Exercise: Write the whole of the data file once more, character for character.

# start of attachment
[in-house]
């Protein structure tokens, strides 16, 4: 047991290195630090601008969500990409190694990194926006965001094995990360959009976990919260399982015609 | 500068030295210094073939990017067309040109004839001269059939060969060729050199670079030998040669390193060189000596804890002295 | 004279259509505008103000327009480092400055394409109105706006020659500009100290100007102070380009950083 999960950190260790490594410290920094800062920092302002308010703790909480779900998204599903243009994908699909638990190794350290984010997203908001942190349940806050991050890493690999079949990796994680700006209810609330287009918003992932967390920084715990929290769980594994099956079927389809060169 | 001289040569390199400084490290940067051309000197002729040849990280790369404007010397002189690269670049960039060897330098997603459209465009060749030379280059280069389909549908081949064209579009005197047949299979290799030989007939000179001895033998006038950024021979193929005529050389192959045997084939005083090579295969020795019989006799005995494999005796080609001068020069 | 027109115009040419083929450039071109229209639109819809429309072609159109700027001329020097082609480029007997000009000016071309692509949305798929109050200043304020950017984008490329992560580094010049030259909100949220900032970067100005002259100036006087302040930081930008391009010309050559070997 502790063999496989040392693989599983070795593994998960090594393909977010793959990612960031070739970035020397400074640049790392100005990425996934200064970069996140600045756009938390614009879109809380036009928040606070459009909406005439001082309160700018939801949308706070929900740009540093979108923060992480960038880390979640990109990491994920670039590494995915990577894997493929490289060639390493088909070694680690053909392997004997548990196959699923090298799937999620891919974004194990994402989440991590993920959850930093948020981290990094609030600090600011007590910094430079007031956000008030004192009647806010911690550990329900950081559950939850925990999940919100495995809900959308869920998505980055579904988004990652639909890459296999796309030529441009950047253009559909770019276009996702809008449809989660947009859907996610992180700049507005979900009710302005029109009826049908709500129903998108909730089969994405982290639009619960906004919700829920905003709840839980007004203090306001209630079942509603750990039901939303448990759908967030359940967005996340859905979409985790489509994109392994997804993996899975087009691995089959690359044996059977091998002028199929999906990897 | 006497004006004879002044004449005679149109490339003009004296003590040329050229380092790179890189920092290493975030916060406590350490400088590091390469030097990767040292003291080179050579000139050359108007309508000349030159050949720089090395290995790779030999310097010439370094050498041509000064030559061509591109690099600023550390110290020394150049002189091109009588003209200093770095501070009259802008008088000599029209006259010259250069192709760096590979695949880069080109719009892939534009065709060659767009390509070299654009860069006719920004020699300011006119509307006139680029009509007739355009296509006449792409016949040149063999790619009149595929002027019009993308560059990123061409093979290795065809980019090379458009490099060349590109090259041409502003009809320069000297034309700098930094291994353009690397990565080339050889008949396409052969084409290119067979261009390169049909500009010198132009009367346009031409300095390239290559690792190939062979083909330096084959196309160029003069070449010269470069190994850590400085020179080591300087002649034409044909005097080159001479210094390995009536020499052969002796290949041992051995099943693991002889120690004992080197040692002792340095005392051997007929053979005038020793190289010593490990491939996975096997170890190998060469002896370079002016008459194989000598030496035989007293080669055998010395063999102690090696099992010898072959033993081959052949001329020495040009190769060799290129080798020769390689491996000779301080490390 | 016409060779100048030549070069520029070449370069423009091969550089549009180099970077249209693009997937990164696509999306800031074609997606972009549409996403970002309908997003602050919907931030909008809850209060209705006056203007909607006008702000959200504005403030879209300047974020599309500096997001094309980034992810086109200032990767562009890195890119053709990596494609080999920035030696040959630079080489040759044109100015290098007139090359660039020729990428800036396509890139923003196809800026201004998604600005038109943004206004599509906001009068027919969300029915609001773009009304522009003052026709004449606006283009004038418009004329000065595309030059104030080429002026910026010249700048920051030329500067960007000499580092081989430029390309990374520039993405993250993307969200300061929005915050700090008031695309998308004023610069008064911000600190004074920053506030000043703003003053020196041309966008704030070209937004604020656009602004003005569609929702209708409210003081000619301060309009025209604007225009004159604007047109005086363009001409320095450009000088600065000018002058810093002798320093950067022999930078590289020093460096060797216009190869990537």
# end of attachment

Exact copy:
[in-house]
């Protein structure tokens, strides 16, 4: 047991290195630090601008969500990409190694990194926006965001094995990360959009976990919260399982015609 | 500068030295210094073939990017067309040109004839001269059939060969060729050199670079030998040669390193060189000596804890002295 | 004279259509505008103000327009480092400055394409109105706006020659500009100290100007102070380009950083 999960950190260790490594410290920094800062920092302002308010703790909480779900998204599903243009994908699909638990190794350290984010997203908001942190349940806050991050890493690999079949990796994680700006209810609330287009918003992932967390920084715990929290769980594994099956079927389809060169 | 001289040569390199400084490290940067051309000197002729040849990280790369404007010397002189690269670049960039060897330098997603459209465009060749030379280059280069389909549908081949064209579009005197047949299979290799030989007939000179001895033998006038950024021979193929005529050389192959045997084939005083090579295969020795019989006799005995494999005796080609001068020069 | 027109115009040419083929450039071109229209639109819809429309072609159109700027001329020097082609480029007997000009000016071309692509949305798929109050200043304020950017984008490329992560580094010049030259909100949220900032970067100005002259100036006087302040930081930008391009010309050559070997 502790063999496989040392693989599983070795593994998960090594393909977010793959990612960031070739970035020397400074640049790392100005990425996934200064970069996140600045756009938390614009879109809380036009928040606070459009909406005439001082309160700018939801949308706070929900740009540093979108923060992480960038880390979640990109990491994920670039590494995915990577894997493929490289060639390493088909070694680690053909392997004997548990196959699923090298799937999620891919974004194990994402989440991590993920959850930093948020981290990094609030600090600011007590910094430079007031956000008030004192009647806010911690550990329900950081559950939850925990999940919100495995809900959308869920998505980055579904988004990652639909890459296999796309030529441009950047253009559909770019276009996702809008449809989660947009859907996610992180700049507005979900009710302005029109009826049908709500129903998108909730089969994405982290639009619960906004919700829920905003709840839980007004203090306001209630079942509603750990039901939303448990759908967030359940967005996340859905979409985790489509994109392994997804993996899975087009691995089959690359044996059977091998002028199929999906990897 | 006497004006004879002044004449005679149109490339003009004296003590040329050229380092790179890189920092290493975030916060406590350490400088590091390469030097990767040292003291080179050579000139050359108007309508000349030159050949720089090395290995790779030999310097010439370094050498041509000064030559061509591109690099600023550390110290020394150049002189091109009588003209200093770095501070009259802008008088000599029209006259010259250069192709760096590979695949880069080109719009892939534009065709060659767009390509070299654009860069006719920004020699300011006119509307006139680029009509007739355009296509006449792409016949040149063999790619009149595929002027019009993308560059990123061409093979290795065809980019090379458009490099060349590109090259041409502003009809320069000297034309700098930094291994353009690397990565080339050889008949396409052969084409290119067979261009390169049909500009010198132009009367346009031409300095390239290559690792190939062979083909330096084959196309160029003069070449010269470069190994850590400085020179080591300087002649034409044909005097080159001479210094390995009536020499052969002796290949041992051995099943693991002889120690004992080197040692002792340095005392051997007929053979005038020793190289010593490990491939996975096997170890190998060469002896370079002016008459194989000598030496035989007293080669055998010395063999102690090696099992010898072959033993081959052949001329020495040009190769060799290129080798020769390689491996000779301080490390 | 016409060779100048030549070069520029070449370069423009091969550089549009180099970077249209693009997937990164696509999306800031074609997606972009549409996403970002309908997003602050919907931030909008809850209060209705006056203007909607006008702000959200504005403030879209300047974020599309500096997001094309980034992810086109200032990767562009890195890119053709990596494609080999920035030696040959630079080489040759044109100015290098007139090359660039020729990428800036396509890139923003196809800026201004998604600005038109943004206004599509906001009068027919969300029915609001773009009304522009003052026709004449606006283009004038418009004329000065595309030059104030080429002026910026010249700048920051030329500067960007000499580092081989430029390309990374520039993405993250993307969200300061929005915050700090008031695309998308004023610069008064911000600190004074920053506030000043703003003053020196041309966008704030070209937004604020656009602004003005569609929702209708409210003081000619301060309009025209604007225009004159604007047109005086363009001409320095450009000088600065000018002058810093002798320093950067022999930078590289020093460096060797216009190869990537």